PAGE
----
Bigger is not always better

With the new generation anchors, a bigger anchor is not always better.


New-generation anchors are a popular choice among boaters due to their ability to dive deep and provide a reliable hold. However, it is important to choose the correct size anchor for your boat to ensure that it can perform as designed. Using an anchor that is too big for your boat can actually diminish its ability to hold your vessel.

It is important to understand that a bigger anchor will not necessarily develop more hold than a smaller one if it is not buried properly. The ability of your anchor to hold your boat is determined by its burial, which is affected by your engine power or windage. If you can set a 15kg anchor to a 300kg hold, then a 20kg anchor will develop the same hold under the same conditions, except the 20kg anchor will be set more shallow. Therefore, it is important to follow the sizing recommendations provided by the manufacturer to ensure that you are using the correct size anchor for your boat.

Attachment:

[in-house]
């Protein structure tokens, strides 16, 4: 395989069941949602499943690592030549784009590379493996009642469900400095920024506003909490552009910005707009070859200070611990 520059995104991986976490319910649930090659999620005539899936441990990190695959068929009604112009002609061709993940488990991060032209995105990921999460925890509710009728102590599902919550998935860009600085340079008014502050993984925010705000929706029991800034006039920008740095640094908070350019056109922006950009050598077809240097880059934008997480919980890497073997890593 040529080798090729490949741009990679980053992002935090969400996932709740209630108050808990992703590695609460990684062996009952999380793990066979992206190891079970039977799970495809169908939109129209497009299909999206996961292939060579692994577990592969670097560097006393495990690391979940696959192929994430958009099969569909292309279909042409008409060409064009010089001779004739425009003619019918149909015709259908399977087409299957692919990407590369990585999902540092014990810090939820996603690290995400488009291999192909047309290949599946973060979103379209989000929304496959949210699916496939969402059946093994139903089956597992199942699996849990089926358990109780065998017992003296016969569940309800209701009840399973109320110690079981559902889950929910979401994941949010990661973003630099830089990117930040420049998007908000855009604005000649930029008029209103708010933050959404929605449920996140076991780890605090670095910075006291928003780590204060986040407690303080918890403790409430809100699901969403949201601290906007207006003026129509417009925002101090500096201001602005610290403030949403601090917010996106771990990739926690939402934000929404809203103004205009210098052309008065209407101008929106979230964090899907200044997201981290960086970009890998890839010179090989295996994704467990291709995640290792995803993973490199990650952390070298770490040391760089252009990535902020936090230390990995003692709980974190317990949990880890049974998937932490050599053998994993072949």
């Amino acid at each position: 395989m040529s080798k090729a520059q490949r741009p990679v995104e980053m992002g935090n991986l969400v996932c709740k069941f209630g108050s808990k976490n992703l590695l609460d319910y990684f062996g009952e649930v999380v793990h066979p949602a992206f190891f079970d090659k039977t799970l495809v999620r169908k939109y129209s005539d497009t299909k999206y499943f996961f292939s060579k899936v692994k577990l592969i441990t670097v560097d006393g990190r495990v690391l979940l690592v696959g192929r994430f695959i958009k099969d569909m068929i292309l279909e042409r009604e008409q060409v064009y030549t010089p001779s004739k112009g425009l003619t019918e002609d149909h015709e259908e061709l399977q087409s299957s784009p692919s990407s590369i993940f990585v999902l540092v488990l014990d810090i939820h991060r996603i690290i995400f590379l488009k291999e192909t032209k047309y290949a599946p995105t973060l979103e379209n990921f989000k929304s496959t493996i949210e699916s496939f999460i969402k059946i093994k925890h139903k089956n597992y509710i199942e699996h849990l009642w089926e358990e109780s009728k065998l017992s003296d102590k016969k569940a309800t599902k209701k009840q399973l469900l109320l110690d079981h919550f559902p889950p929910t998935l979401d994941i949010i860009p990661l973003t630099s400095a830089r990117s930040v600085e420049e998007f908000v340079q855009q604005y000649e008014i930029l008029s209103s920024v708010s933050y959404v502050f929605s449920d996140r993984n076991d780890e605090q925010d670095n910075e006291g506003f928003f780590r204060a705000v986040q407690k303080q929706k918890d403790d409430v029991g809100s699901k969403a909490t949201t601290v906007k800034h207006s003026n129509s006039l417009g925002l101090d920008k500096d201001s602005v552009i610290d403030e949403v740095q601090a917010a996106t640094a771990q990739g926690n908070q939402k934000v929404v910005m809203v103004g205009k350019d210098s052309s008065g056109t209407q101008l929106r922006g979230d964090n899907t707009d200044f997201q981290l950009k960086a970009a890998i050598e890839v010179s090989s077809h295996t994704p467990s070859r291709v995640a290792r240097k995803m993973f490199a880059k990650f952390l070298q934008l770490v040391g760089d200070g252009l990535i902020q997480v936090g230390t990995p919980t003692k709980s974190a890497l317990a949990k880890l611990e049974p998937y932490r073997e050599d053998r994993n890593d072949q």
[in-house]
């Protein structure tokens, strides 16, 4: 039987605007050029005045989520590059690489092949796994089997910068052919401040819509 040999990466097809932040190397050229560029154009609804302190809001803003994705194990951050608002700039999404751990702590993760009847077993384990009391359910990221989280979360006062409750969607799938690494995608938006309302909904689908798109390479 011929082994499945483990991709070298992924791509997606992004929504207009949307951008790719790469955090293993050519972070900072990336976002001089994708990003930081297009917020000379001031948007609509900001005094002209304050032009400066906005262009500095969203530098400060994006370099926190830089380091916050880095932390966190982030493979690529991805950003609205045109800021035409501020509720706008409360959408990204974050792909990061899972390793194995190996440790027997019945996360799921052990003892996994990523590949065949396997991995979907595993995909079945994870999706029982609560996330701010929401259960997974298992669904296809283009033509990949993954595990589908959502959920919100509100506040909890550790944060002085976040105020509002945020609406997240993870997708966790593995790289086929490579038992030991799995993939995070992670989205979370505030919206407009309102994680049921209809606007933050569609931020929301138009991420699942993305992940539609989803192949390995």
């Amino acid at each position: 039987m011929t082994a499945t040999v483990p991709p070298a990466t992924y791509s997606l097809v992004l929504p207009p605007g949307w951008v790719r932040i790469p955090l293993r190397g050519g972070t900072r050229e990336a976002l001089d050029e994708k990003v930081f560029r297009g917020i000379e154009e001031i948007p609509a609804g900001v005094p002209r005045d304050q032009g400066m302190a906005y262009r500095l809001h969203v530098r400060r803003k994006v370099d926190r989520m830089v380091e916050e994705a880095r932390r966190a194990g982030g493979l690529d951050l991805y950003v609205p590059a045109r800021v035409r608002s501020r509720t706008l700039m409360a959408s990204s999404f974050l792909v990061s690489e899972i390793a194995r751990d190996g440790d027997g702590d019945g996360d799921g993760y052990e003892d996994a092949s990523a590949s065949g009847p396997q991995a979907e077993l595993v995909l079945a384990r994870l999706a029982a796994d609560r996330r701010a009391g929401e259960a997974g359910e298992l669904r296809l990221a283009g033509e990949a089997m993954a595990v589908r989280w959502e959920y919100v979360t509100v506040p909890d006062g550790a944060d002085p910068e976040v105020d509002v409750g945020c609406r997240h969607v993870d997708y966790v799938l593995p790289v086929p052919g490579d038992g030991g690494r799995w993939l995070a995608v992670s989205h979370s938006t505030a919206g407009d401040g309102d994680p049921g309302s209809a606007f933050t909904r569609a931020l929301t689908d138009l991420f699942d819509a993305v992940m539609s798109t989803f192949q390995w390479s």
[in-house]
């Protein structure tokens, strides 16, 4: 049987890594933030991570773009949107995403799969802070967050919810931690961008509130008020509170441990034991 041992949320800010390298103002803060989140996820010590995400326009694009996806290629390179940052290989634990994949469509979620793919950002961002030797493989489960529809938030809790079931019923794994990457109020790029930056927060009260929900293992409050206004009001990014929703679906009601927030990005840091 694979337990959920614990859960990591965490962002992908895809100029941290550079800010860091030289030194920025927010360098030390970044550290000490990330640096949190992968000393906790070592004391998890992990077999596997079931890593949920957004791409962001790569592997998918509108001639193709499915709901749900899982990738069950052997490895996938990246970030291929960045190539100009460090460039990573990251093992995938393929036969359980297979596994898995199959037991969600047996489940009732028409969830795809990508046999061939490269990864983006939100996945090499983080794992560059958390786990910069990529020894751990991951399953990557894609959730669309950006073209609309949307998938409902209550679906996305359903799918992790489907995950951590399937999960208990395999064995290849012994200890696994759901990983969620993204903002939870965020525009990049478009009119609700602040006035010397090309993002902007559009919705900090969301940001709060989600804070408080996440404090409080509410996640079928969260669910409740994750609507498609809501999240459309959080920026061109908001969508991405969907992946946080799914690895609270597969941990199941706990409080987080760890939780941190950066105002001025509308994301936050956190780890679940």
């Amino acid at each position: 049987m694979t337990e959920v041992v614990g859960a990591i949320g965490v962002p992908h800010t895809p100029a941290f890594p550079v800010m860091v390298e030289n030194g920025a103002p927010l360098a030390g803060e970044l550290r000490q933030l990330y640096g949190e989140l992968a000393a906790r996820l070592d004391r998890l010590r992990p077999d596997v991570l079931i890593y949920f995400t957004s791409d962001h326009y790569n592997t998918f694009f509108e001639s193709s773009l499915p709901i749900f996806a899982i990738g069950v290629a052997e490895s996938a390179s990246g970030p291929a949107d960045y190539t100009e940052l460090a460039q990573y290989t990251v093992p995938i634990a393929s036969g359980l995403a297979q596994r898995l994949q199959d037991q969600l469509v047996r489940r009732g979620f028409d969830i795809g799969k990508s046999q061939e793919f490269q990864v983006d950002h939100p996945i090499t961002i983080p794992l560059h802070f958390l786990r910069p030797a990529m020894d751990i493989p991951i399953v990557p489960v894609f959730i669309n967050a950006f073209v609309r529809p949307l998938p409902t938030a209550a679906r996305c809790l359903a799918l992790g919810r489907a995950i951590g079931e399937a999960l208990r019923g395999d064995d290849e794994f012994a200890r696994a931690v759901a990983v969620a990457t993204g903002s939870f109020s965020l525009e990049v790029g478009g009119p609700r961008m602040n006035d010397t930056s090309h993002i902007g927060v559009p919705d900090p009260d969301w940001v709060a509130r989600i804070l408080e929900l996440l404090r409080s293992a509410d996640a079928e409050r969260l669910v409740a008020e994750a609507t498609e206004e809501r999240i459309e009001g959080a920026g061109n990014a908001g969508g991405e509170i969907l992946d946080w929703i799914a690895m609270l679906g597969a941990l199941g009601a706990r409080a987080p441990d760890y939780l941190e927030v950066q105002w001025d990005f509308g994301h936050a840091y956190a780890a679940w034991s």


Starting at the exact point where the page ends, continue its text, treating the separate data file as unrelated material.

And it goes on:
Using an anchor that is not buried deeply can cause several issues. For example, an unburied shank will not act as a vertical fluke, which may reduce the resistance of the anchor to yawing. Additionally, in light winds, a shallow set anchor could be prone to the chain getting under the shank and tripping the anchor. A large anchor that cannot be deeply set may also trip easily, and there is no guarantee that it will re-set cleanly by itself. Moreover, a too-large anchor will not have its full fluke buried and therefore will not use its full fluke area, which will reduce its holding power. An anchor that is not fully buried also does not have the fluke/shackle hole optimum angle designed to its pull direction and will not have its maximum holding power when pulled.

It is important to consider the consequences of using an anchor that is too big for your boat. In addition to being inconvenient and potentially damaging to your windlass and pulpit, it can also be unsafe. It can affect your vessel's maneuverability and increase the risk of it breaking loose in a strong wind or current.

In conclusion, choosing the right size anchor for your boat is crucial to ensuring its safety and stability. 


So when choosing an anchor that is too big, it is not just the inconvenience of using it, affecting your windlass, your pulpit, and your back (or your spouse's back - then you will definitely suffer), it is above all not safe.

in this photo, a well-buried anchor

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